The Court’s Ruling

On August 8, 2016, U.S. District Judge Steven Merryday issued his decision in Homeless Helping Homeless v. City of Tampa Bay. He granted an injunction barring government authorities from enforcing the 2013  panhandling ordinance. (The 2011 ordinance had previously been repealed by Tampa Bay as a litigation maneuver; officials believed that the earlier law was more difficult to justify.) 
Judge Merryday ruled that the 2013 law is unconstitutional under the First Amendment because it prohibits one kind of communication – and not others – solely based on content.  He based his decision on Reed v. Town of Gilbert (2014), a U.S. Supreme Court case about a dispute involving parishioners in Gilbert, Arizona, temporarily planting some small signs directing people to church services.  “The provisions of a municipality’s sign code that impose more stringent restrictions on signs directing the public to the meeting of a non-profit group than on signs conveying other messages are content-based regulations of speech that cannot survive strict scrutiny,” according to Justice Clarence Thomas writing for the unanimous Court. 
The City of Tampa Bay has not yet announced its intentions with regard to an appeal.  The men of Homeless Helping Homeless are happy about the ruling, glad to be “vindicated.” But they are not gloating, and won’t “immediately” resume soliciting donations in the areas specified in the ordinance.  They are trying to develop a fundraising strategy that doesn’t rely on solicitations in these locations.  If that’s not possible, though, they will have no choice but to resume those activities.
As for the pro bono law firm, it “now may seek to have City Hall cover its legal fees.”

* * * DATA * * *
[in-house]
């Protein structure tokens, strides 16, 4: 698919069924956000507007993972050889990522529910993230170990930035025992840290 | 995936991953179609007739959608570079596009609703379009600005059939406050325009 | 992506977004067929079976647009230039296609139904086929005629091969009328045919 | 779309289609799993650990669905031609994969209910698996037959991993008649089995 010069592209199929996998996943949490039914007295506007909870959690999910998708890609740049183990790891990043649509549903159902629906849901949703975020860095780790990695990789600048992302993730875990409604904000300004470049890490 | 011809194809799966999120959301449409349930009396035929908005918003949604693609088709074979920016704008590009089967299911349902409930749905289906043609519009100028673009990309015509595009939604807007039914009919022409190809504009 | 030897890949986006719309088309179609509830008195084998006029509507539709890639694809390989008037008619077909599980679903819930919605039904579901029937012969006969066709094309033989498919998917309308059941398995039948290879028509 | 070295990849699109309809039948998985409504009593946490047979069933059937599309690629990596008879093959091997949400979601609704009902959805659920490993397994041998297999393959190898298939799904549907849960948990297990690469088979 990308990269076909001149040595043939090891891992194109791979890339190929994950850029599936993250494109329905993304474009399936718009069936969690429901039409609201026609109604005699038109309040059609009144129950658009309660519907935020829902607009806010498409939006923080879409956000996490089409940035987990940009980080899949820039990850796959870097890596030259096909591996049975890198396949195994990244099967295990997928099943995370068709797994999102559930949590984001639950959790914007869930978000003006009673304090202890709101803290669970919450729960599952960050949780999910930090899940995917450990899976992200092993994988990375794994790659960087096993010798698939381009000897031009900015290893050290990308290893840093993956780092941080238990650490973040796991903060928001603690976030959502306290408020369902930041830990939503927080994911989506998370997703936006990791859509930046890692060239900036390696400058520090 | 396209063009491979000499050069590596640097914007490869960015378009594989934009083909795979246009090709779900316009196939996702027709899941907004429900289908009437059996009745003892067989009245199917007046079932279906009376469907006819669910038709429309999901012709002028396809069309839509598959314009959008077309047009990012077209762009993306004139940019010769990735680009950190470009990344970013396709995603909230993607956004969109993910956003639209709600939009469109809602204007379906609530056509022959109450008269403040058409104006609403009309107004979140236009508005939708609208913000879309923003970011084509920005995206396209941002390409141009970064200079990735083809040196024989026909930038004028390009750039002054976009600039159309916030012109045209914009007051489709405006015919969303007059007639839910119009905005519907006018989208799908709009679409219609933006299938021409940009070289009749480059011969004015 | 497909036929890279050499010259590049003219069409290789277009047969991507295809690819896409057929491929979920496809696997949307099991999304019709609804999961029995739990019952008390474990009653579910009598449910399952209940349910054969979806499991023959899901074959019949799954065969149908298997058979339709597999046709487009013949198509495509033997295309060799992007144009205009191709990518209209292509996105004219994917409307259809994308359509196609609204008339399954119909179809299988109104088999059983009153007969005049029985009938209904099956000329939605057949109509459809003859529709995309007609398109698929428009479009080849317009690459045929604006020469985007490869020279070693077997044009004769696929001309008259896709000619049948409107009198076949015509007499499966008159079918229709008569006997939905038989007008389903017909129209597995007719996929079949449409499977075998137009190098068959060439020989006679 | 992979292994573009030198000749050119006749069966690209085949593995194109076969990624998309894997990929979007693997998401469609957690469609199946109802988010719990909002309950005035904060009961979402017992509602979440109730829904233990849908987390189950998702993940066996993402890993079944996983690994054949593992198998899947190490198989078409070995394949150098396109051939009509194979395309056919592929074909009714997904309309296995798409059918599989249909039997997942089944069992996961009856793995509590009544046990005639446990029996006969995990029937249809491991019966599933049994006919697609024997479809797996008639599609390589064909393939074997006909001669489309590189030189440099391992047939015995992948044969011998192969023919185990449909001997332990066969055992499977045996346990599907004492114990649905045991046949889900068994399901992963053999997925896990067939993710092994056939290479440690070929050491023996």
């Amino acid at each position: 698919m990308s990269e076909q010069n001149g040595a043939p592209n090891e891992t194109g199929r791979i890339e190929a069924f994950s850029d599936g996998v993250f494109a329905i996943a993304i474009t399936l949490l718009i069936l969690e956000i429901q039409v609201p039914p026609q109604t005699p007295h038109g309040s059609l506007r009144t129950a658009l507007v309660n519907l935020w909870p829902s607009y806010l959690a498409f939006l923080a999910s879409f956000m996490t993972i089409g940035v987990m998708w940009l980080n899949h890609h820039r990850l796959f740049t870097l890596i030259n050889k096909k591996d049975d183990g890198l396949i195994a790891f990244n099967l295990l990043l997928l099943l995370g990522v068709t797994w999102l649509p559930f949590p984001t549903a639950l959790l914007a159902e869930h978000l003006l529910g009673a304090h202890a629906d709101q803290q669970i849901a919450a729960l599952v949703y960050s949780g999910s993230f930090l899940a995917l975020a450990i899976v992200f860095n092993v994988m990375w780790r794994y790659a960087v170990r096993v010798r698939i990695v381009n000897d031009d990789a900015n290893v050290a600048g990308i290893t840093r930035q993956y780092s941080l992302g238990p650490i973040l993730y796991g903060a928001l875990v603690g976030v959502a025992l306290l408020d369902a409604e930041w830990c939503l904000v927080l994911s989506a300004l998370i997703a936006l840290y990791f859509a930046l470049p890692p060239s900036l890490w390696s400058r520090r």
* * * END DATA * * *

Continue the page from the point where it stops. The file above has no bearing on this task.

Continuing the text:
Conclusion

According to Malcolm Gladwell, author of “David & Goliath: Underdogs, Misfits and the Art of Battling Giants,” society may have misinterpreted the famous tale all along. “Goliath may have actually been the underdog, not David.”

Why do we call David an underdog? Well, we call him an underdog because he’s a kid, a little kid, and Goliath is this big, strong giant. We also call him an underdog because Goliath is an experienced warrior, and David is just a shepherd. But most importantly, we call him an underdog because Goliath is outfitted with all of this modern weaponry, this glittering coat of armor and a sword and a javelin and a spear, and all David has is this sling.

According to Gladwell, Goliath arrogantly believes he has the power to direct the course of the battle:

’Come to me, that I might feed your flesh to the birds of the heavens and the beasts of the field,’ the key phrase is ‘Come to me.’ Come up to me because we’re going to fight, hand to hand, like this.

But David has other plans, the writer explains. David won’t fight Goliath on the giant’s terms.

He’s not going to fight him that way. Why would he? He’s a shepherd. He’s spent his entire career using a sling to defend his flock against lions and wolves. That’s where his strength lies. So here he is, this shepherd, experienced in the use of a devastating weapon, up against this lumbering giant weighed down by a hundred pounds of armor and these incredibly heavy weapons that are useful only in short-range combat. Goliath is a sitting duck. He doesn’t have a chance.

Is it surprising, really, that – against all apparent odds – Adolphus Parker and his enterprising, determined, and resourceful friends at Homeless Helping Homeless went on to win the day here?